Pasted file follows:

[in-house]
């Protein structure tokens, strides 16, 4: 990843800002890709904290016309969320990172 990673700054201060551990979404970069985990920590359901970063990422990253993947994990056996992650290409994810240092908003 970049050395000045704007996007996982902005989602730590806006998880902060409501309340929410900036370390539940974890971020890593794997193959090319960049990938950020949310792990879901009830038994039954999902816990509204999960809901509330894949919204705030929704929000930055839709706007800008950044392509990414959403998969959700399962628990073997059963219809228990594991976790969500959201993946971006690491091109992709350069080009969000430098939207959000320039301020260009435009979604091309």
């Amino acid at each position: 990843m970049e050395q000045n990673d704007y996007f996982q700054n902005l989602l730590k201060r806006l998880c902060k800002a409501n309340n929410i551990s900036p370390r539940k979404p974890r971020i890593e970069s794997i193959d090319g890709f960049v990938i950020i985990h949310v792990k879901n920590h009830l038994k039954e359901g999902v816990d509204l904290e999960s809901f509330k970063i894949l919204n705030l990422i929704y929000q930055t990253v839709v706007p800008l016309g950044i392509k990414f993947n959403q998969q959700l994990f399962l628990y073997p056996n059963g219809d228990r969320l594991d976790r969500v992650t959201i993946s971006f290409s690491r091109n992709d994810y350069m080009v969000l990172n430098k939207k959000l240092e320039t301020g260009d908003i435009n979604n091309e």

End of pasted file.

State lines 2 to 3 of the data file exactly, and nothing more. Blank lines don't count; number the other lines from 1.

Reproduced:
């Protein structure tokens, strides 16, 4: 990843800002890709904290016309969320990172 990673700054201060551990979404970069985990920590359901970063990422990253993947994990056996992650290409994810240092908003 970049050395000045704007996007996982902005989602730590806006998880902060409501309340929410900036370390539940974890971020890593794997193959090319960049990938950020949310792990879901009830038994039954999902816990509204999960809901509330894949919204705030929704929000930055839709706007800008950044392509990414959403998969959700399962628990073997059963219809228990594991976790969500959201993946971006690491091109992709350069080009969000430098939207959000320039301020260009435009979604091309």
């Amino acid at each position: 990843m970049e050395q000045n990673d704007y996007f996982q700054n902005l989602l730590k201060r806006l998880c902060k800002a409501n309340n929410i551990s900036p370390r539940k979404p974890r971020i890593e970069s794997i193959d090319g890709f960049v990938i950020i985990h949310v792990k879901n920590h009830l038994k039954e359901g999902v816990d509204l904290e999960s809901f509330k970063i894949l919204n705030l990422i929704y929000q930055t990253v839709v706007p800008l016309g950044i392509k990414f993947n959403q998969q959700l994990f399962l628990y073997p056996n059963g219809d228990r969320l594991d976790r969500v992650t959201i993946s971006f290409s690491r091109n992709d994810y350069m080009v969000l990172n430098k939207k959000l240092e320039t301020g260009d908003i435009n979604n091309e």